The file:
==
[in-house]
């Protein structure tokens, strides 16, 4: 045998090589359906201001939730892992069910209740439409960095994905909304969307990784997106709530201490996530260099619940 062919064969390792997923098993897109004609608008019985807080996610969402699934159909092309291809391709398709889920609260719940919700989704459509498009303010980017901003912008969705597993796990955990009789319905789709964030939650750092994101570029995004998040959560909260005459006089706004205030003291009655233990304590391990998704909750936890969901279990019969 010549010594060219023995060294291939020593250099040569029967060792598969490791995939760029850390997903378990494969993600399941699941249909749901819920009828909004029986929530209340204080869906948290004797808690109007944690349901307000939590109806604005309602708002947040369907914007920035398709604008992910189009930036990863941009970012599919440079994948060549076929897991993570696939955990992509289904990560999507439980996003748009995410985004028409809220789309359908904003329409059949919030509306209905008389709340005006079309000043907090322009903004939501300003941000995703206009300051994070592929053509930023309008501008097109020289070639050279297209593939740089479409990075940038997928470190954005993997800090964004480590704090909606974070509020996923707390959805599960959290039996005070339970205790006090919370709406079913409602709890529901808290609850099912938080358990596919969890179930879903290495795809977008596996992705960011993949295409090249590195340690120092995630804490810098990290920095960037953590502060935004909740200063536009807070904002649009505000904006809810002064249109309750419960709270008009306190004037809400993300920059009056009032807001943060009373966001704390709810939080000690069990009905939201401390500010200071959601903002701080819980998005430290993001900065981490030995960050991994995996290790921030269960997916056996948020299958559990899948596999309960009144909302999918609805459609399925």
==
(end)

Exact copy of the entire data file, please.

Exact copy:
[in-house]
């Protein structure tokens, strides 16, 4: 045998090589359906201001939730892992069910209740439409960095994905909304969307990784997106709530201490996530260099619940 062919064969390792997923098993897109004609608008019985807080996610969402699934159909092309291809391709398709889920609260719940919700989704459509498009303010980017901003912008969705597993796990955990009789319905789709964030939650750092994101570029995004998040959560909260005459006089706004205030003291009655233990304590391990998704909750936890969901279990019969 010549010594060219023995060294291939020593250099040569029967060792598969490791995939760029850390997903378990494969993600399941699941249909749901819920009828909004029986929530209340204080869906948290004797808690109007944690349901307000939590109806604005309602708002947040369907914007920035398709604008992910189009930036990863941009970012599919440079994948060549076929897991993570696939955990992509289904990560999507439980996003748009995410985004028409809220789309359908904003329409059949919030509306209905008389709340005006079309000043907090322009903004939501300003941000995703206009300051994070592929053509930023309008501008097109020289070639050279297209593939740089479409990075940038997928470190954005993997800090964004480590704090909606974070509020996923707390959805599960959290039996005070339970205790006090919370709406079913409602709890529901808290609850099912938080358990596919969890179930879903290495795809977008596996992705960011993949295409090249590195340690120092995630804490810098990290920095960037953590502060935004909740200063536009807070904002649009505000904006809810002064249109309750419960709270008009306190004037809400993300920059009056009032807001943060009373966001704390709810939080000690069990009905939201401390500010200071959601903002701080819980998005430290993001900065981490030995960050991994995996290790921030269960997916056996948020299958559990899948596999309960009144909302999918609805459609399925």